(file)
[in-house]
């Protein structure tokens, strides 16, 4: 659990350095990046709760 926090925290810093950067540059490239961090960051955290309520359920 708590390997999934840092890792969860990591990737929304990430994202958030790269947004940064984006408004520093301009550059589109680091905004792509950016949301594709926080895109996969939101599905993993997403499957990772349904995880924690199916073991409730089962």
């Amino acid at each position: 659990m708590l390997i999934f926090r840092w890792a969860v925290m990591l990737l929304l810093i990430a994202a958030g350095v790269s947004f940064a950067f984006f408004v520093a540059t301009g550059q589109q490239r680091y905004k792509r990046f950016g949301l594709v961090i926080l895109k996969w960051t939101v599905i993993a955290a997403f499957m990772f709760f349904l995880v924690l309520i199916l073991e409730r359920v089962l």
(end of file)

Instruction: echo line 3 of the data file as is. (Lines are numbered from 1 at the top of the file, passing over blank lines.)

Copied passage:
């Amino acid at each position: 659990m708590l390997i999934f926090r840092w890792a969860v925290m990591l990737l929304l810093i990430a994202a958030g350095v790269s947004f940064a950067f984006f408004v520093a540059t301009g550059q589109q490239r680091y905004k792509r990046f950016g949301l594709v961090i926080l895109k996969w960051t939101v599905i993993a955290a997403f499957m990772f709760f349904l995880v924690l309520i199916l073991e409730r359920v089962l």